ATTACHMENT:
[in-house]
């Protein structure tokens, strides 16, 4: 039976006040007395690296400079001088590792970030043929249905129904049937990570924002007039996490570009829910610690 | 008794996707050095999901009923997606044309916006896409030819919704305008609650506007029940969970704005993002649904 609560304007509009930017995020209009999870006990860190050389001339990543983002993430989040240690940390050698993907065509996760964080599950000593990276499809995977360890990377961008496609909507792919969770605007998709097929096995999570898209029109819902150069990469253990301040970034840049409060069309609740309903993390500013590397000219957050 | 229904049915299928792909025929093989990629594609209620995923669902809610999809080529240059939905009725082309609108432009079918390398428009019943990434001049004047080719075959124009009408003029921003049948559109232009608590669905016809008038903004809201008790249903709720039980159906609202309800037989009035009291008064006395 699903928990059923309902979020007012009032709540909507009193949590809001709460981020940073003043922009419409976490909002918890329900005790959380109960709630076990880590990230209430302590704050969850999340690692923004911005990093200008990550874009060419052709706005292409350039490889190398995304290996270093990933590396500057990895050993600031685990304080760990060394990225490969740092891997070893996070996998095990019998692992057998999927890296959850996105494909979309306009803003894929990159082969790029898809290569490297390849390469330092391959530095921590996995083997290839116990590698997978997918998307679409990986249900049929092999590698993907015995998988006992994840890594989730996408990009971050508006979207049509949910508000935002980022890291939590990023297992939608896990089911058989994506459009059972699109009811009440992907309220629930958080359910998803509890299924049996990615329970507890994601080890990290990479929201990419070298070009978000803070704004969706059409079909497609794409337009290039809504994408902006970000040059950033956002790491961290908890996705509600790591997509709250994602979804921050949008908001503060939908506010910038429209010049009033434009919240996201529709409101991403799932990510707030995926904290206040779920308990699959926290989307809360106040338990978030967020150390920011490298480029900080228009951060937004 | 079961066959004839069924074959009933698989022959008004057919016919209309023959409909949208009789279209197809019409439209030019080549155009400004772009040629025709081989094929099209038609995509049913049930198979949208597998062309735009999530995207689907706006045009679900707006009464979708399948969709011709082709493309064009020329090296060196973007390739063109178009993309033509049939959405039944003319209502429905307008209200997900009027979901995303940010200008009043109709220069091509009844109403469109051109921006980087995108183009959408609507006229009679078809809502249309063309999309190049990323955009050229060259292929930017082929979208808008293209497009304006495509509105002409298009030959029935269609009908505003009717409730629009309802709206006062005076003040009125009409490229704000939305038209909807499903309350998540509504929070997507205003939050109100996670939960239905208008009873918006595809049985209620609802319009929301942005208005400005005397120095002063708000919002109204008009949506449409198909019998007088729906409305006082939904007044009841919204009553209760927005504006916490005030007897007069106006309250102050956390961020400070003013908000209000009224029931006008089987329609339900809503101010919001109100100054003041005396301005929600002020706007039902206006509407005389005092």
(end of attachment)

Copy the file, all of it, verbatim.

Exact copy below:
[in-house]
């Protein structure tokens, strides 16, 4: 039976006040007395690296400079001088590792970030043929249905129904049937990570924002007039996490570009829910610690 | 008794996707050095999901009923997606044309916006896409030819919704305008609650506007029940969970704005993002649904 609560304007509009930017995020209009999870006990860190050389001339990543983002993430989040240690940390050698993907065509996760964080599950000593990276499809995977360890990377961008496609909507792919969770605007998709097929096995999570898209029109819902150069990469253990301040970034840049409060069309609740309903993390500013590397000219957050 | 229904049915299928792909025929093989990629594609209620995923669902809610999809080529240059939905009725082309609108432009079918390398428009019943990434001049004047080719075959124009009408003029921003049948559109232009608590669905016809008038903004809201008790249903709720039980159906609202309800037989009035009291008064006395 699903928990059923309902979020007012009032709540909507009193949590809001709460981020940073003043922009419409976490909002918890329900005790959380109960709630076990880590990230209430302590704050969850999340690692923004911005990093200008990550874009060419052709706005292409350039490889190398995304290996270093990933590396500057990895050993600031685990304080760990060394990225490969740092891997070893996070996998095990019998692992057998999927890296959850996105494909979309306009803003894929990159082969790029898809290569490297390849390469330092391959530095921590996995083997290839116990590698997978997918998307679409990986249900049929092999590698993907015995998988006992994840890594989730996408990009971050508006979207049509949910508000935002980022890291939590990023297992939608896990089911058989994506459009059972699109009811009440992907309220629930958080359910998803509890299924049996990615329970507890994601080890990290990479929201990419070298070009978000803070704004969706059409079909497609794409337009290039809504994408902006970000040059950033956002790491961290908890996705509600790591997509709250994602979804921050949008908001503060939908506010910038429209010049009033434009919240996201529709409101991403799932990510707030995926904290206040779920308990699959926290989307809360106040338990978030967020150390920011490298480029900080228009951060937004 | 079961066959004839069924074959009933698989022959008004057919016919209309023959409909949208009789279209197809019409439209030019080549155009400004772009040629025709081989094929099209038609995509049913049930198979949208597998062309735009999530995207689907706006045009679900707006009464979708399948969709011709082709493309064009020329090296060196973007390739063109178009993309033509049939959405039944003319209502429905307008209200997900009027979901995303940010200008009043109709220069091509009844109403469109051109921006980087995108183009959408609507006229009679078809809502249309063309999309190049990323955009050229060259292929930017082929979208808008293209497009304006495509509105002409298009030959029935269609009908505003009717409730629009309802709206006062005076003040009125009409490229704000939305038209909807499903309350998540509504929070997507205003939050109100996670939960239905208008009873918006595809049985209620609802319009929301942005208005400005005397120095002063708000919002109204008009949506449409198909019998007088729906409305006082939904007044009841919204009553209760927005504006916490005030007897007069106006309250102050956390961020400070003013908000209000009224029931006008089987329609339900809503101010919001109100100054003041005396301005929600002020706007039902206006509407005389005092």